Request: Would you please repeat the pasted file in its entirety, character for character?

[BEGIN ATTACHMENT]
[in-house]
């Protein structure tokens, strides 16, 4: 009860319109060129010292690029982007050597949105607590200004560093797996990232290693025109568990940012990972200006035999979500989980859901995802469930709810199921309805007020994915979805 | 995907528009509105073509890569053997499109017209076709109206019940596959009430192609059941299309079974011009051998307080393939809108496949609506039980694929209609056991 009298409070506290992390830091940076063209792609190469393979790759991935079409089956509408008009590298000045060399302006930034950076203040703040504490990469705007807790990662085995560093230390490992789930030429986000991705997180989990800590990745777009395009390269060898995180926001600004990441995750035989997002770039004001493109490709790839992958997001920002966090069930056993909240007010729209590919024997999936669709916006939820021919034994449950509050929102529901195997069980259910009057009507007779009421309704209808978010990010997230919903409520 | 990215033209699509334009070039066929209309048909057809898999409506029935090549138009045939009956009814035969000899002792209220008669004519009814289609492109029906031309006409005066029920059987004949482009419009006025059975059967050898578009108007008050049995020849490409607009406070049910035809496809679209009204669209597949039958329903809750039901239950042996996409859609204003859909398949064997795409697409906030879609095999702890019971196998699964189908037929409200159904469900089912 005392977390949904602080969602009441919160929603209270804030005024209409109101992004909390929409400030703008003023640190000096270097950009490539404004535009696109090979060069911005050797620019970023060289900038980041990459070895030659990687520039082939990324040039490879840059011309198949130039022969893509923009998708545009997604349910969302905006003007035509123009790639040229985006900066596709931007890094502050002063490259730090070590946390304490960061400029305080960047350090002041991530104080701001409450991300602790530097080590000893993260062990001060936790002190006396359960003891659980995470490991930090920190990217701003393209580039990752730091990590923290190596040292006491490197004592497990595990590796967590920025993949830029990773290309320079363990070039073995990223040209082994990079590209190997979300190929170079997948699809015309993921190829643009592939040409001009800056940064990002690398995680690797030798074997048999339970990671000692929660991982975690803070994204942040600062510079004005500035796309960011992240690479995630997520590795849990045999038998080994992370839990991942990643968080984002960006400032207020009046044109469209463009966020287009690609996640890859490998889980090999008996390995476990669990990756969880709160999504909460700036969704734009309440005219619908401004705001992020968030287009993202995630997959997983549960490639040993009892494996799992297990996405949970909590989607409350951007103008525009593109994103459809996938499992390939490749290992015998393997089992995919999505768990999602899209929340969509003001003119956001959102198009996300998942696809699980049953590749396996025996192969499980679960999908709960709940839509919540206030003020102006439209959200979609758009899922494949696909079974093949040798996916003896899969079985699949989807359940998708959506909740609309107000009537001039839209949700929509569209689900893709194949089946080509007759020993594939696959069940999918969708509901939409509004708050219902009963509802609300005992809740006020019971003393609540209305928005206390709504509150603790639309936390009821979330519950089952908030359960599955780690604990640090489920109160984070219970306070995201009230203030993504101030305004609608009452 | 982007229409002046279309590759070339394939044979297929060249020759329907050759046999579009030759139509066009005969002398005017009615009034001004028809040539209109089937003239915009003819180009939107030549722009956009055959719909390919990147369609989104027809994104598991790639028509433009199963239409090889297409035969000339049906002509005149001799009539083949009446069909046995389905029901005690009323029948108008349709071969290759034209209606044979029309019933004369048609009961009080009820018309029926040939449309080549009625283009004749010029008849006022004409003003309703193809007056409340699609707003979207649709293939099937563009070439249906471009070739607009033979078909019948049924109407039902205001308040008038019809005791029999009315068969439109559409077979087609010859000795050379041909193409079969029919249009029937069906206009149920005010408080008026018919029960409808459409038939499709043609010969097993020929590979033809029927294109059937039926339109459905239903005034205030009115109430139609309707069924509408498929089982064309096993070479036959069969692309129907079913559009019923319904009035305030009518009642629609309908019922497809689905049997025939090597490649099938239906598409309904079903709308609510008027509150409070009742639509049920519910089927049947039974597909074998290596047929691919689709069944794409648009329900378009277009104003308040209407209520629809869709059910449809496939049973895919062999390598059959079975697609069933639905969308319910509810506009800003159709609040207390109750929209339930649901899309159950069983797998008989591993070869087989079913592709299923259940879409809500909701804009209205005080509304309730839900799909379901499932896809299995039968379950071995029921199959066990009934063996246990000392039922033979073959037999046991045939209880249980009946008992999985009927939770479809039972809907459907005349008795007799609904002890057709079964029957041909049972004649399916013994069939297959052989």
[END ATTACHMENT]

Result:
[in-house]
């Protein structure tokens, strides 16, 4: 009860319109060129010292690029982007050597949105607590200004560093797996990232290693025109568990940012990972200006035999979500989980859901995802469930709810199921309805007020994915979805 | 995907528009509105073509890569053997499109017209076709109206019940596959009430192609059941299309079974011009051998307080393939809108496949609506039980694929209609056991 009298409070506290992390830091940076063209792609190469393979790759991935079409089956509408008009590298000045060399302006930034950076203040703040504490990469705007807790990662085995560093230390490992789930030429986000991705997180989990800590990745777009395009390269060898995180926001600004990441995750035989997002770039004001493109490709790839992958997001920002966090069930056993909240007010729209590919024997999936669709916006939820021919034994449950509050929102529901195997069980259910009057009507007779009421309704209808978010990010997230919903409520 | 990215033209699509334009070039066929209309048909057809898999409506029935090549138009045939009956009814035969000899002792209220008669004519009814289609492109029906031309006409005066029920059987004949482009419009006025059975059967050898578009108007008050049995020849490409607009406070049910035809496809679209009204669209597949039958329903809750039901239950042996996409859609204003859909398949064997795409697409906030879609095999702890019971196998699964189908037929409200159904469900089912 005392977390949904602080969602009441919160929603209270804030005024209409109101992004909390929409400030703008003023640190000096270097950009490539404004535009696109090979060069911005050797620019970023060289900038980041990459070895030659990687520039082939990324040039490879840059011309198949130039022969893509923009998708545009997604349910969302905006003007035509123009790639040229985006900066596709931007890094502050002063490259730090070590946390304490960061400029305080960047350090002041991530104080701001409450991300602790530097080590000893993260062990001060936790002190006396359960003891659980995470490991930090920190990217701003393209580039990752730091990590923290190596040292006491490197004592497990595990590796967590920025993949830029990773290309320079363990070039073995990223040209082994990079590209190997979300190929170079997948699809015309993921190829643009592939040409001009800056940064990002690398995680690797030798074997048999339970990671000692929660991982975690803070994204942040600062510079004005500035796309960011992240690479995630997520590795849990045999038998080994992370839990991942990643968080984002960006400032207020009046044109469209463009966020287009690609996640890859490998889980090999008996390995476990669990990756969880709160999504909460700036969704734009309440005219619908401004705001992020968030287009993202995630997959997983549960490639040993009892494996799992297990996405949970909590989607409350951007103008525009593109994103459809996938499992390939490749290992015998393997089992995919999505768990999602899209929340969509003001003119956001959102198009996300998942696809699980049953590749396996025996192969499980679960999908709960709940839509919540206030003020102006439209959200979609758009899922494949696909079974093949040798996916003896899969079985699949989807359940998708959506909740609309107000009537001039839209949700929509569209689900893709194949089946080509007759020993594939696959069940999918969708509901939409509004708050219902009963509802609300005992809740006020019971003393609540209305928005206390709504509150603790639309936390009821979330519950089952908030359960599955780690604990640090489920109160984070219970306070995201009230203030993504101030305004609608009452 | 982007229409002046279309590759070339394939044979297929060249020759329907050759046999579009030759139509066009005969002398005017009615009034001004028809040539209109089937003239915009003819180009939107030549722009956009055959719909390919990147369609989104027809994104598991790639028509433009199963239409090889297409035969000339049906002509005149001799009539083949009446069909046995389905029901005690009323029948108008349709071969290759034209209606044979029309019933004369048609009961009080009820018309029926040939449309080549009625283009004749010029008849006022004409003003309703193809007056409340699609707003979207649709293939099937563009070439249906471009070739607009033979078909019948049924109407039902205001308040008038019809005791029999009315068969439109559409077979087609010859000795050379041909193409079969029919249009029937069906206009149920005010408080008026018919029960409808459409038939499709043609010969097993020929590979033809029927294109059937039926339109459905239903005034205030009115109430139609309707069924509408498929089982064309096993070479036959069969692309129907079913559009019923319904009035305030009518009642629609309908019922497809689905049997025939090597490649099938239906598409309904079903709308609510008027509150409070009742639509049920519910089927049947039974597909074998290596047929691919689709069944794409648009329900378009277009104003308040209407209520629809869709059910449809496939049973895919062999390598059959079975697609069933639905969308319910509810506009800003159709609040207390109750929209339930649901899309159950069983797998008989591993070869087989079913592709299923259940879409809500909701804009209205005080509304309730839900799909379901499932896809299995039968379950071995029921199959066990009934063996246990000392039922033979073959037999046991045939209880249980009946008992999985009927939770479809039972809907459907005349008795007799609904002890057709079964029957041909049972004649399916013994069939297959052989």